Intricate Threads of Francesca Capone
We're quite taken with "Deciphering the Language of Fabric," the Poor Claudia Ten Sources contribution from artist/poet (and current resident at the Josef and Anni Albers Foundation) Francesca Capone. "...[Ten] Sources is a review of texts, concepts, and sensory mediums writers are actively encountering. The desire for this series is to eavesdrop on the observant, curatorial, and thoughtful 'reading' practices. We’re interested in how writers are discovering the odd, recovering the past, and expanding the imagination."
Capone's piece, which responds to a sequence of images mostly locked into the complex art of weaving ("Seeing this as a gesture of drawing in thread"), is also immediately compelling because of the kind attention (her prose has a very kind attention, in general) she brings to Elizabeth Parker:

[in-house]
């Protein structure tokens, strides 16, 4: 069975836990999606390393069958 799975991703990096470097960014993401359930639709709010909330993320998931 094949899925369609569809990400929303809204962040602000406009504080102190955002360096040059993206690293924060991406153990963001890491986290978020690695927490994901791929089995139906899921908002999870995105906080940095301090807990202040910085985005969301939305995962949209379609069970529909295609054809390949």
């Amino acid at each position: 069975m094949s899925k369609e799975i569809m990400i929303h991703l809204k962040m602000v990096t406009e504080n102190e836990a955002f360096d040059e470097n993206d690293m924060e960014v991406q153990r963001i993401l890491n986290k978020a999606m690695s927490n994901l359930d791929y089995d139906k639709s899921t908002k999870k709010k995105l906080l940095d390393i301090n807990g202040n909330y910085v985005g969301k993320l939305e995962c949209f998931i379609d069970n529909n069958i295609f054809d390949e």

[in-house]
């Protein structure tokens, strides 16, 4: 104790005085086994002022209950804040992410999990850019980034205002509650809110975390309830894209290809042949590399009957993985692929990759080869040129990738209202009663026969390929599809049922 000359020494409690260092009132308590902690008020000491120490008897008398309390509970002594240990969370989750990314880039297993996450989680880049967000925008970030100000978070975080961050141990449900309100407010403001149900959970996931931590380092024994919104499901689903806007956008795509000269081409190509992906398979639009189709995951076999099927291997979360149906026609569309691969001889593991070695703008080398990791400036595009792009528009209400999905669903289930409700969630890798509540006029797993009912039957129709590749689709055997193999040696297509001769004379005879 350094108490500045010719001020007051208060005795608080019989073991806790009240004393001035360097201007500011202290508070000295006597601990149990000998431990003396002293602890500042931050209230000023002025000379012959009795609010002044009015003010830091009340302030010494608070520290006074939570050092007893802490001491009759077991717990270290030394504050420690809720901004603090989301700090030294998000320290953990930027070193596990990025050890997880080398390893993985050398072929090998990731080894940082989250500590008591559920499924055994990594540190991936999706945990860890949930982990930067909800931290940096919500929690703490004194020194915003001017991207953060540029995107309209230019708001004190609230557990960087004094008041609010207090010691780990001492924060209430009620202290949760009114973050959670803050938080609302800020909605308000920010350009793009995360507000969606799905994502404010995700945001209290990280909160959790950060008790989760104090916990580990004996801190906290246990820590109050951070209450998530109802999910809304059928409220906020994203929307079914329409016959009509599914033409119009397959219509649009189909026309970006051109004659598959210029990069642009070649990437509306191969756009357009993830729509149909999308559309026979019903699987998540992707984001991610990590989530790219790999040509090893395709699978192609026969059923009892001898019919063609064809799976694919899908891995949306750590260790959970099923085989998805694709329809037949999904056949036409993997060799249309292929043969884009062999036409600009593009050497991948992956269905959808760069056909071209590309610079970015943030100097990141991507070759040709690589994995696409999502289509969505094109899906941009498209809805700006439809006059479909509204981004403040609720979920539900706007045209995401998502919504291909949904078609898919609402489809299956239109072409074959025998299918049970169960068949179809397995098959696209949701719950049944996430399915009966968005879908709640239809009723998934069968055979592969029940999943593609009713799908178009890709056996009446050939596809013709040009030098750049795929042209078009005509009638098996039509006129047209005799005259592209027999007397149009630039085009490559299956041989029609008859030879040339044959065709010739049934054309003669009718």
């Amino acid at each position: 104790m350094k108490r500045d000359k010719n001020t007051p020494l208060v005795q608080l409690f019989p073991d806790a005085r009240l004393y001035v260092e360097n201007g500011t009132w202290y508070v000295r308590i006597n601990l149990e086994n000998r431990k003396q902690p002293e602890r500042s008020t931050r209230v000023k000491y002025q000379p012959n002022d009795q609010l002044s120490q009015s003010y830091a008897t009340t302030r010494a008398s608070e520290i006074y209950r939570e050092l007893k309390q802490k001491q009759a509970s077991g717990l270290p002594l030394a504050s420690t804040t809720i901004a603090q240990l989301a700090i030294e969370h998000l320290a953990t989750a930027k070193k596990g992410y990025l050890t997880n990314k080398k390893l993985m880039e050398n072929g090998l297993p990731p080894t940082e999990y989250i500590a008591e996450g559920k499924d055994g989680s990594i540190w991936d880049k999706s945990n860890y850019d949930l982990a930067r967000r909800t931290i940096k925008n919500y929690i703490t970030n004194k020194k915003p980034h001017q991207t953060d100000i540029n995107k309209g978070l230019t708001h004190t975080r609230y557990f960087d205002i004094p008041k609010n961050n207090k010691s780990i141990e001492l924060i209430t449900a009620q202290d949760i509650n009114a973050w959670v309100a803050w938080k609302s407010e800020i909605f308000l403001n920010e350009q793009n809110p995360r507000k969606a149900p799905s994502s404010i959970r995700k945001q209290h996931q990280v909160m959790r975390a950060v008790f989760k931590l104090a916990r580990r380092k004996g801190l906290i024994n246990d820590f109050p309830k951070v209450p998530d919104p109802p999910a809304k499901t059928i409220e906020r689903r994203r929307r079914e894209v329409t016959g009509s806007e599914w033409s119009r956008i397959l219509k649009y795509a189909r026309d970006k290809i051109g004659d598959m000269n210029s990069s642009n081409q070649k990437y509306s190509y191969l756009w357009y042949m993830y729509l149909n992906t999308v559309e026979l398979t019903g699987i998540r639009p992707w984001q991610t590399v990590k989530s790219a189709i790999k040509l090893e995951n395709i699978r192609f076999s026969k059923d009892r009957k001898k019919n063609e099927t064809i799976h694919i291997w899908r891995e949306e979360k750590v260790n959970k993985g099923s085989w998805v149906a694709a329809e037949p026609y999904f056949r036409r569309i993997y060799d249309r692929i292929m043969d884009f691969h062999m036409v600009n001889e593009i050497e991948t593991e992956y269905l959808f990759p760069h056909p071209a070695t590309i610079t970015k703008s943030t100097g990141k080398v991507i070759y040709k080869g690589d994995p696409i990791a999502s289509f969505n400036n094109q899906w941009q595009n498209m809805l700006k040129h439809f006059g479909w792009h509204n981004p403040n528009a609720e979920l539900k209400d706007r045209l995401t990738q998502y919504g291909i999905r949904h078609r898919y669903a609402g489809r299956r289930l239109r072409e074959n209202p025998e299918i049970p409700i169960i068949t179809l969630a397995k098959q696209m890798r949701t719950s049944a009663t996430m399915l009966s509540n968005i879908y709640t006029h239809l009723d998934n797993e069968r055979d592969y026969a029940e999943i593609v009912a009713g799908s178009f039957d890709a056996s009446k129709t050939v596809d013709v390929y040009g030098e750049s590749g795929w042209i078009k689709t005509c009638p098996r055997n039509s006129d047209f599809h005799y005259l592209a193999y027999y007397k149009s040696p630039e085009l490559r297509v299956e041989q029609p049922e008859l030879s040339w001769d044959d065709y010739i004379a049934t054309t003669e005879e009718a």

Elizabeth Parker, it is impossible not to feel sympathetic towards you after reading your embroidered diary entry from 1830, England. Let us consider what she pleads mercy for: (1) Attempting to write, (2) quitting her first job when she was 13, (3) working for an abusive man, (4) disobeying her parents, (5) falling ill with depression, (6) attempting to commit suicide, (7) continuing to harbor suicidal thoughts, and (8) being an unworthy sinner. I think of publishing as an act of repentance. This embroidered cloth is her prayers manifested, her confessional.